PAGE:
Funding Film and Media for Social Change

The recent Hollywood Reporter article on George Lucas’ $4 billion funding for education got me to thinking about high impact organizations focused on the issue of gender equality in the media. These are the types of innovations we see and share with members of Catalytic Women who want to give at any level for big change, and the topic of our November 15 event at Google in Silicon Valley on Women, Film and Philanthropy.

Women in Film/Women in Film Foundation

Women in Film (WIF) is a nonprofit that helps women thrive in the global entertainment, communication and media industries, and also preserves the legacy of the professional women who came before. For nearly 40 years WIF and its Women in Film Foundation have provided members with an extensive network of contacts, educational programs, scholarships, film finishing funds, access to industry jobs, mentorships and more.

Not in the entertainment business? Join WIF as a Friend of Women in Film or donate to one of their special funds: the WIFF Film Finishing Fund provides cash and in-kind grants to complete films by, for or about women; the WIF PSA Program trains young female filmmakers who produce free PSA’s for charities; the WIFF Legacy Projectpreserves the legacy of women in front of and behind the screen through documentary portraits; and the WIFF Mentoring Program guides women new to the industry. A collaboration between the Sundance Institute and WIF will study statistics regarding women filmmakers from the 2012 Sundance Festival, analyzing challenges they face moving projects forward, and will host a symposium in Los Angeles to share learnings and foster solutions.

Geena Davis Institute on Gender in Media/See Jane

At the Women’s Funding Network conference in May I had the pleasure of hearing Academy Award winner Geena Davis speak—super smart, successful, and surprisingly modest, just like many Catalytic Women. (One of my favorite quotes from her keynote speech is on our News page.)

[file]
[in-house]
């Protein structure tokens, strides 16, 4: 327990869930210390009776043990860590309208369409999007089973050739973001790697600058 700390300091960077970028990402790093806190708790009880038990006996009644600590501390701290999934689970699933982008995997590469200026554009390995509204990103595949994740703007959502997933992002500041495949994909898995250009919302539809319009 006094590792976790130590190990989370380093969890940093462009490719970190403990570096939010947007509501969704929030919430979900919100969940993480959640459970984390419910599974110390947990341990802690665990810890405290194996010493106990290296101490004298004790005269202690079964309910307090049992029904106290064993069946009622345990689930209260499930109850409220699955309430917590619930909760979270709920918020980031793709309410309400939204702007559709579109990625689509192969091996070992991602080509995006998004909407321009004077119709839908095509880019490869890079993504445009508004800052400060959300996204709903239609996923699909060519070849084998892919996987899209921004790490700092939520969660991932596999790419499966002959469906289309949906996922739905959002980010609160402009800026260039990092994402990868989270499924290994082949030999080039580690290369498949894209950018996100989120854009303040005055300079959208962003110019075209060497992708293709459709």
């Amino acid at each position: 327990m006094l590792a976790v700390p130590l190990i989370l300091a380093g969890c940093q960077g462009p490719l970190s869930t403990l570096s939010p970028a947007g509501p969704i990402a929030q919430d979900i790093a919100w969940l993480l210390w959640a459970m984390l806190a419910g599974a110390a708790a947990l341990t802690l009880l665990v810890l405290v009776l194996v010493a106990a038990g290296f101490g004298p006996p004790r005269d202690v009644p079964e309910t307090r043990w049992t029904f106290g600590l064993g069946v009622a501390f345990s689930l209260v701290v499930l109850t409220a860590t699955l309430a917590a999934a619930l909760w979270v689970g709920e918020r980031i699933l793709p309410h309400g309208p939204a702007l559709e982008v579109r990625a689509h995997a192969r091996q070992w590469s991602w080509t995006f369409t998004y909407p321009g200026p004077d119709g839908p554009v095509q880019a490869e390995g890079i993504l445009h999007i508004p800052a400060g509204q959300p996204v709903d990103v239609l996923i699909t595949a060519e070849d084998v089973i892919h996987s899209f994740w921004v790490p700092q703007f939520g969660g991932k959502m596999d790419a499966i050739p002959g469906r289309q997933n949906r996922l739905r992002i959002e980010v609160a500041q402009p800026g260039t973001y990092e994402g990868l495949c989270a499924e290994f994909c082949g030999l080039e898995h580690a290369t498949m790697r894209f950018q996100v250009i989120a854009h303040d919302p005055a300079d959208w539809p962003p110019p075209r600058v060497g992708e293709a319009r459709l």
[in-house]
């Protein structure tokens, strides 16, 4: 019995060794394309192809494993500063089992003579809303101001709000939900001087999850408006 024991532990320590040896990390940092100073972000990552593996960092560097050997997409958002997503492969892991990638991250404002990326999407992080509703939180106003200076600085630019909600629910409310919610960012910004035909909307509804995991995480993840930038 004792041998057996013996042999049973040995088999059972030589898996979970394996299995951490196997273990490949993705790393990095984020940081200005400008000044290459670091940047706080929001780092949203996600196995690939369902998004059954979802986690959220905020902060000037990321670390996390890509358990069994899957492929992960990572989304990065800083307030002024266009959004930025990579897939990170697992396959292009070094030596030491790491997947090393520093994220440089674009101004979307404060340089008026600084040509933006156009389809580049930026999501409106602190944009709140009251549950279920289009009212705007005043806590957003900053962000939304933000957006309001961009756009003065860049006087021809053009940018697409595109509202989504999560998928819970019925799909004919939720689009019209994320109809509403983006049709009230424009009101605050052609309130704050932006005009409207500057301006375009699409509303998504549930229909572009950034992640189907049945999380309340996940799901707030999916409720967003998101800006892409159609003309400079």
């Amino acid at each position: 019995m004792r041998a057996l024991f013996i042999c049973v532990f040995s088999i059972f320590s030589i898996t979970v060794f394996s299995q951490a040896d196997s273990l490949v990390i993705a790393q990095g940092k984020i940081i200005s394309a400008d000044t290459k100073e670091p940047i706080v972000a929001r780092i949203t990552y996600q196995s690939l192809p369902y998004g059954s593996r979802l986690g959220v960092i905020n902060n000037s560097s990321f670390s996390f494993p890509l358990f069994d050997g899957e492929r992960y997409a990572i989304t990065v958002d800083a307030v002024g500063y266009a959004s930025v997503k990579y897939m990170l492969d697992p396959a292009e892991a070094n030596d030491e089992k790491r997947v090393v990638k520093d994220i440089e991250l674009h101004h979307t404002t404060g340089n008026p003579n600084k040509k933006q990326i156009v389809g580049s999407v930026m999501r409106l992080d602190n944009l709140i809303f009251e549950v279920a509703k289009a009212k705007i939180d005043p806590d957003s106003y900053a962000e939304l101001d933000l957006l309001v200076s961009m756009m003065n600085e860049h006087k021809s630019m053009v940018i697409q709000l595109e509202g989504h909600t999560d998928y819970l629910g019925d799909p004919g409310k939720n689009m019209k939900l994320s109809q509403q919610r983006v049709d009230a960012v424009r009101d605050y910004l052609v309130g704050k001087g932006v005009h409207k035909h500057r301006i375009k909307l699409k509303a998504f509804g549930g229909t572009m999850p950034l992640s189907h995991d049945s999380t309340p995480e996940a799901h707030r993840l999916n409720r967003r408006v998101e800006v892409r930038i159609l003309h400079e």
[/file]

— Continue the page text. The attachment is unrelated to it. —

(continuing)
Six years ago, while watching children’s entertainment with her young daughter, she noticed a remarkable imbalance in the ratio of male to female characters. From there, Ms. Davis commissioned the largest research study ever undertaken on gender in children’s entertainment. The research showed that in the top-grossing G-rated films, there were three male characters for every one female—a statistic that still has not improved. From that was born the Geena Davis Institute on Gender in Media, the leading resource for gender in media research, trends and education for the entertainment industry and the public. See Jane is a program of the Institute that utilizes research, education and advocacy to engage and collaborate with entertainment creators on leading positive change through varied portrayals of female and male characters in movies, TV, and other media aimed at children 11 and under.

If a young women can see it, she can be it.

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